Football Manager 2013 - Review
Football Manager 2013, of course, does not fail in tradition and on the contrary, is immediately revolutionary from the initial screen, which in addition to the classic simulation, offers us the new FMC and Challenges. But let's proceed in order: The simulation mode, like all the years, is the usual unavoidable gem for all those who love to try their hand in every aspect of football and who are not afraid to touch a three-digit number with the game hours counter. The more you spend time planning the detail, the personalized training, the market hit, the more the game returns sensations - positive or negative that they are - that make it clear how much attention to detail is placed in the SI Games game. Maybe, those who watch from outside a Football Manager player who reads and compares statistics on the monitor could argue that it is not exactly an "electrifying" gaming experience, as a FIFA multiplayer game with a friend could be. But he would be very wrong. There is no moment in Football Manager where you are not one hundred percent involved. Even when you watch the game, apparently the most passive thing in the game, you can and, indeed, you must constantly communicate with your players, making sure that they face the match as planned during training during the week or, possibly, changing something in the running .
If this isn't electrifying ...
Even outside the match day, the opportunities for involvement are not lacking: from interviews with the media to private conversations and with the team, whose mechanics have been further improved year after year since the introduction in 2011, up to the management of the staff, almost as important as the choice of the eleven to deploy on the pitch, which has been significantly expanded this year. In addition to the trainers and athletic trainers, fundamental in the establishment of a staff that knows how to best focus the players' forces during training, and the very important physiotherapists and observers, the managers of the various sectors have been implemented, who will be the reference figures depending on needs. Other members who make their entry into the 2013 organization chart are the head of young talent development, already present in an "automatic" form in previous editions and now a figure of their own, and the sports director, to whom if necessary delegate the assignments of the players you no longer want to hear about or the more delicate purchases from a financial point of view.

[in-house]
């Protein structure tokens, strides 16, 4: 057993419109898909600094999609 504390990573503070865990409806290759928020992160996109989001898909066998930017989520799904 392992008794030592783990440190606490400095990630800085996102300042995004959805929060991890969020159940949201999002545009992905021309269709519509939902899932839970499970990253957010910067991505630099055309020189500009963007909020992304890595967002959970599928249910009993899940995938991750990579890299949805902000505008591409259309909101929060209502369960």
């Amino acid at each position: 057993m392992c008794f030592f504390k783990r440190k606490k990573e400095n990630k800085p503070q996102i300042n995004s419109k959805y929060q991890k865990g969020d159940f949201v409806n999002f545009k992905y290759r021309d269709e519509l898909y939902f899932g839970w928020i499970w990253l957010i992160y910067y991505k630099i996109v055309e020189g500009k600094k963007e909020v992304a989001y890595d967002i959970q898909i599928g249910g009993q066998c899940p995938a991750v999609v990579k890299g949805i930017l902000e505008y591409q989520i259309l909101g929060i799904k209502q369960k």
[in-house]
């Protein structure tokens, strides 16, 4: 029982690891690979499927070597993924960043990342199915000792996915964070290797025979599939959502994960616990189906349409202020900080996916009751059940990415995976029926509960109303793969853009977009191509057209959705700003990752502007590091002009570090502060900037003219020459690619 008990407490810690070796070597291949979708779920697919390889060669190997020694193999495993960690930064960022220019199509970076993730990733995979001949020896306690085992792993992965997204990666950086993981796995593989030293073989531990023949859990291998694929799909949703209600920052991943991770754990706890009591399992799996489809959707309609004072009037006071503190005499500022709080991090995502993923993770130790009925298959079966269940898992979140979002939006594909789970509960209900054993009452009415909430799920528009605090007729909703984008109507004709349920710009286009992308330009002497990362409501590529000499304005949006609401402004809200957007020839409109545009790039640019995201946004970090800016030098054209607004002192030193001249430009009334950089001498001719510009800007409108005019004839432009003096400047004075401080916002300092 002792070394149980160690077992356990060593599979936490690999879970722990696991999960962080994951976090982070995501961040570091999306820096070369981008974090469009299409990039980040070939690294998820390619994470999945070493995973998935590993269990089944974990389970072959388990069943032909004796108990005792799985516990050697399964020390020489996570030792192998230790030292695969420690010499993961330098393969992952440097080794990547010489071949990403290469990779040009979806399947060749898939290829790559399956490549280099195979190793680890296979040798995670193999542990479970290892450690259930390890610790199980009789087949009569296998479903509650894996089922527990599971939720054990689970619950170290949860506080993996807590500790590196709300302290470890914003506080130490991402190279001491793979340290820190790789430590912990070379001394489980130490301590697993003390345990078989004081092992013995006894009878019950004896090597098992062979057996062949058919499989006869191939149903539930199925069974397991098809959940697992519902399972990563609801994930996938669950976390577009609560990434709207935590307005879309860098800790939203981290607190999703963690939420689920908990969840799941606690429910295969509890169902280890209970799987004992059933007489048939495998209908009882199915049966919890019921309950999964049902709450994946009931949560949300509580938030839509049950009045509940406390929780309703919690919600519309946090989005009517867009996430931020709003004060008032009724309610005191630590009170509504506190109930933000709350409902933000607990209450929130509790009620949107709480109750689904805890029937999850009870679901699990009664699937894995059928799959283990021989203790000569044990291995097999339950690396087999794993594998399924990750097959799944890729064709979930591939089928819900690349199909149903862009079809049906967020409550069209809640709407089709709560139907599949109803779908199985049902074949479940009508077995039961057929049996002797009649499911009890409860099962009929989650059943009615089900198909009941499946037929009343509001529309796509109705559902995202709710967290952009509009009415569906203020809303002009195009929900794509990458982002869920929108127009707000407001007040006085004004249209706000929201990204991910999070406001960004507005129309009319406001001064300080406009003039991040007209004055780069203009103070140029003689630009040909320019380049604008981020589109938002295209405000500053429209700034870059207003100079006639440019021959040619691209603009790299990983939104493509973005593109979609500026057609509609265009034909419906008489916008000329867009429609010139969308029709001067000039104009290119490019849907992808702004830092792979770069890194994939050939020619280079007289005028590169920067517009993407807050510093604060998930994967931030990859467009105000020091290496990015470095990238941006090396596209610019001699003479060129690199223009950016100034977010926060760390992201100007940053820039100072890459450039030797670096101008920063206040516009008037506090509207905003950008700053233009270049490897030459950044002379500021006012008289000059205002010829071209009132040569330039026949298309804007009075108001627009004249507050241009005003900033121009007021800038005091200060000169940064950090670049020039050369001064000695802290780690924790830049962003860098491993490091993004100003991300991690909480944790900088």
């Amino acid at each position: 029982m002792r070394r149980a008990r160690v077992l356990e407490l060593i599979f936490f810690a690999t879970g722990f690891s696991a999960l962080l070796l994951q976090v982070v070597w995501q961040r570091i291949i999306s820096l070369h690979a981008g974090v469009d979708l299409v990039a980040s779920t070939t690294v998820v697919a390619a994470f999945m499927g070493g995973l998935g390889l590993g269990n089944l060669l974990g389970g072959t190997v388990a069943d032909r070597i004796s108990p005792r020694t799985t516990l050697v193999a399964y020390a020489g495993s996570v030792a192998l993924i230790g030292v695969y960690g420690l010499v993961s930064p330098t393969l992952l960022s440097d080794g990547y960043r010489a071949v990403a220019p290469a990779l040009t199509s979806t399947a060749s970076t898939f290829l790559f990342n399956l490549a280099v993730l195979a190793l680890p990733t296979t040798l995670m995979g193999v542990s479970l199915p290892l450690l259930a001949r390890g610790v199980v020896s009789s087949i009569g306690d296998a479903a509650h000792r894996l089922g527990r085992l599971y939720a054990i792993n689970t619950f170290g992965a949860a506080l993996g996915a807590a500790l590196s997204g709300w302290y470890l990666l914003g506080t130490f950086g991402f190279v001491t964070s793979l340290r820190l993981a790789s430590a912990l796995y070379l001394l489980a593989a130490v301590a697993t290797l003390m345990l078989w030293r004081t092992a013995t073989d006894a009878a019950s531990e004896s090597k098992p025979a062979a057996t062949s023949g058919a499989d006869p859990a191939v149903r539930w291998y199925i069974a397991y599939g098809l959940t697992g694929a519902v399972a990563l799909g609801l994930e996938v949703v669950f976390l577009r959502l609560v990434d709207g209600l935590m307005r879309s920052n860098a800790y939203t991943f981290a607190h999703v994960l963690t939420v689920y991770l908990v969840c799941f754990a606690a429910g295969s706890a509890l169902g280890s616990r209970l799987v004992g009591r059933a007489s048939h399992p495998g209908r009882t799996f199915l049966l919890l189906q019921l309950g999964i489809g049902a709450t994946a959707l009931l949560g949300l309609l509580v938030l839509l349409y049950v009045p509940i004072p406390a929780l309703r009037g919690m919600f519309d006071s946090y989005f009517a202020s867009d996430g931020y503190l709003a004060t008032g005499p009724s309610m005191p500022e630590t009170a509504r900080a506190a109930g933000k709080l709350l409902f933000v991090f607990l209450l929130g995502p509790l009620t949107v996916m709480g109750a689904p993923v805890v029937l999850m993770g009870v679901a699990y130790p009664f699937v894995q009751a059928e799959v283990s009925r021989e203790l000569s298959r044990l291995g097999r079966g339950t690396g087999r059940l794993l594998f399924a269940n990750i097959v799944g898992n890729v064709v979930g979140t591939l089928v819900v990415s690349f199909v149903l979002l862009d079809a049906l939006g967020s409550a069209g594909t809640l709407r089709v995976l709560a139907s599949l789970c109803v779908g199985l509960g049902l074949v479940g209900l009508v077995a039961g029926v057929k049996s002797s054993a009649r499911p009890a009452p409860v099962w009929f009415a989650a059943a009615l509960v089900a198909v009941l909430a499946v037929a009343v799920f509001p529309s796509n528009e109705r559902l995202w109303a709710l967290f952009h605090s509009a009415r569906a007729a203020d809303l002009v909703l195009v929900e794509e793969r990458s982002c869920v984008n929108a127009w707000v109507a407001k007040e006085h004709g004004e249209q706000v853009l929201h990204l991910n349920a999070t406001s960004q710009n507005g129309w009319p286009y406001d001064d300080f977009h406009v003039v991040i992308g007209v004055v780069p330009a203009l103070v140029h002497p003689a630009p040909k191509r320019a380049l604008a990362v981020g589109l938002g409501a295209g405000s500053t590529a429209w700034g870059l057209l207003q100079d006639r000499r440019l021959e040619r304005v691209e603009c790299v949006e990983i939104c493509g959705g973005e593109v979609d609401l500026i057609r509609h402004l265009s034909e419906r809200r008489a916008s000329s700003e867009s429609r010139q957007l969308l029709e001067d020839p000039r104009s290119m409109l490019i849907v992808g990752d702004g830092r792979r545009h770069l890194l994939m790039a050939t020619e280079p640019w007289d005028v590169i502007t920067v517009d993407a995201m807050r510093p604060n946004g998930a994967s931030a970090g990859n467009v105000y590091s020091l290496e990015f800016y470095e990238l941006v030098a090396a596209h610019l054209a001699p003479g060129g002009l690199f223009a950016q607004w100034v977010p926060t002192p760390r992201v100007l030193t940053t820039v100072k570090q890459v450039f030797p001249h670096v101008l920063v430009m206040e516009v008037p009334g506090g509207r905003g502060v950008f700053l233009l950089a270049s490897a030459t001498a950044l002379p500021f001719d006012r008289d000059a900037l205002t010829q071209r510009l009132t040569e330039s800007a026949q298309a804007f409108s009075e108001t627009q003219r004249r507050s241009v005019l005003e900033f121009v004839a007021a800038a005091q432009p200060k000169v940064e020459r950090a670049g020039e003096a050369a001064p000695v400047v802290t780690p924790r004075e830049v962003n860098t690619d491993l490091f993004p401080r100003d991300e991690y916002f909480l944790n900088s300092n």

The chapter of the market, in fact, is another point in which Football Manager 2013 presents rather significant innovations: In addition to the introduction of the "media hype" in conjunction with the last hours of negotiations, in which we will be studded with questions from journalists regarding the The latest offer received for the star of the team, SI Games took advantage of the now coming into force of financial fair play to completely review the economic part of the game. Also thanks to the consideration of the different taxation systems in force in the various countries, in fact, the economic situation of the clubs is very close to the current situation, with Italian clubs in difficulty compared to their Spanish or English counterparts both in the market, where their purchasing power is practically nil, both in terms of maintenance, with difficulties in finding a quality staff and improving the structures, due to economic difficulties that will be up to the manager to buffer. All this, of course, only influences the choices of the players, who will almost always prefer a transfer to a more economically "convenient" championship compared to one with a high taxation.